Editors' Note: This article is part of a Public Square conversation on Religious Liberty. Read other perspectives here.
It's fascinating to watch how the First Amendment's simple words—"Congress shall make no law regarding an establishment of religion, or prohibiting the free exercise thereof"—can lend themselves to such disparate interpretations at this moment.
In recent years, and under pressure from conservative religious forces, all three branches of government have in fact given religious organizations significant extra First Amendment protection, or "accommodation," as legal scholars put it. That was what 1993's Religious Freedom Restoration Act was all about, to take just one example. And it is certainly what the Obama Administration's many concessions to religious groups were all about in the course of negotiating the final passage of the Affordable Care Act.
But for some religious folks of a conservative bent, more protection is never enough. Many of these are people who ultimately do not accept the idea of secular government. Hence we now have the absurdity of major corporations demanding exemptions from compliance with the ACA and other federal legislation on the preposterous grounds that corporate owners have a First Amendment right to "exercise" their religion by not providing contraceptive coverage in employee health insurance plans or by refusing to hire or serve openly gay people.
I describe the Hobby Lobby case, now on its way to Supreme Court determination, as an absurdity because the Green family, who owns Hobby Lobby, assert that their case is no different from the case of a kosher butcher who is ordered by the government to work with non-kosher food. Religion Dispatches blogger Sarah Posner totally demolishes this analogy, but that doesn't mean we won't hear it repeated ad nauseam in keeping with customary Big Lie procedures.
Where the government has a compelling interest in creating certain common good outcomes—and no one can seriously argue that ensuring equal rights for all and protecting women's health are not compelling interests—the private religious views of business leaders must give way. That has always been the case in the past, and it will mark a terrible setback from proper Constitutional balance if the Supreme Court sides with Hobby Lobby in the pending case.
In my view, and in the view of many Constitutional scholars, the one and only arena in which government must always give way in order to guarantee free exercise is in the internal and liturgical aspects of religious life. For example, the government obviously cannot tell a denomination to ordain gay clergy if the very idea of gay clergy is repugnant to that denomination's belief system. It obviously cannot tell a kosher butcher to serve pork. These are common sense-supported and long-accepted examples of properly protecting religious freedom; the new and shrill demands for far more government deference to religion are far removed from the longstanding consensus, however, and are deeply disturbing for that reason. The real threat is still on the theocratic side.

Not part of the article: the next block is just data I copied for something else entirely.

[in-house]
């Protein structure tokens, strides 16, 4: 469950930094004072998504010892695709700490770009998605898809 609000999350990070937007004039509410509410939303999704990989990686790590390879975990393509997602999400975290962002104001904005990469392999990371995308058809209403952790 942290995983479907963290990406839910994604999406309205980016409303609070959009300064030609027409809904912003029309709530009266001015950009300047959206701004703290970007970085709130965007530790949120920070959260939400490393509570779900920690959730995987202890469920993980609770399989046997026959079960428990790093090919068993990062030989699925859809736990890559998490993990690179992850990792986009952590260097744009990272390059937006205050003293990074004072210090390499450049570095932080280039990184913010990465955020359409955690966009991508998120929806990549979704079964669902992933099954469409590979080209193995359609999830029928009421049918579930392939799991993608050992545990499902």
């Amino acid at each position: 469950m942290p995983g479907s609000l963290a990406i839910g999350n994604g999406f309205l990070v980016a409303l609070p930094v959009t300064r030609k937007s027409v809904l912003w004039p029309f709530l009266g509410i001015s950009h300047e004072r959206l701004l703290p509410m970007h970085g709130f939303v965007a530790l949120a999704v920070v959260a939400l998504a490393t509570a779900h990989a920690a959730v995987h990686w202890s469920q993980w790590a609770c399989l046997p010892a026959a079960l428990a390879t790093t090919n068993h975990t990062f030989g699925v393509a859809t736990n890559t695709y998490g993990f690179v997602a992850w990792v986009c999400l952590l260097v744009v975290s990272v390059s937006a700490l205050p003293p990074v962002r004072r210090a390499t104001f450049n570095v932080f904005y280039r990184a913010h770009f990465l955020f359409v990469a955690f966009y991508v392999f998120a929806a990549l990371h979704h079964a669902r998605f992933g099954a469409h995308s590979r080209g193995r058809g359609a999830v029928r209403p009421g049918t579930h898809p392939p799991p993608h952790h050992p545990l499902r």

Take those concessions that Obama made to the Catholic bishops in order to get the ACA through Congress. In my view, if a religiously-affiliated nonprofit entity is serving the general public, and especially if it is receiving taxpayer money to do so (as in the case of Catholic colleges and hospitals), it should not be exempted from following the law of the land or from honoring the government's compelling interest in ensuring equal access and equal services for all. And if Catholic health care systems and Catholic universities should be expected to obey the law of the land, then clearly a billionaire private business mogul like Hobby Lobby's David Green may likewise be compelled to include birth control in his employee health plan.
As New York Times op-ed writer Timothy Egan put it in his tart commentary on the Hobby Lobby case, "Ned Flanders has to obey traffic laws, no matter what voices he is hearing from above." Egan notes that the Arizona legislature did us all a big favor recently when it passed a "religious freedom" bill that would have allowed homophobic restaurant and motel owners to deny service to LGBT customers. That law, swiftly vetoed by conservative Republican governor Jan Brewer, showed where the increasing demands for more religious "liberty" will ultimately take us.
Progressive religious leaders should wake up to the fact that it is never good news when governors, legislators, and judges all start genuflecting and deferring excessively to conservative religious whining. When government policies intended to benefit all Americans can be held hostage to the views of just one segment of religious thought, such an outcome does not express or advance religious freedom. The correct word for that outcome is theocracy. And we can be assured that John Adams and Thomas Jefferson will start spinning at 6000 RPM if the Supreme Court affirms such a bizarre construal of the First Amendment's simple words.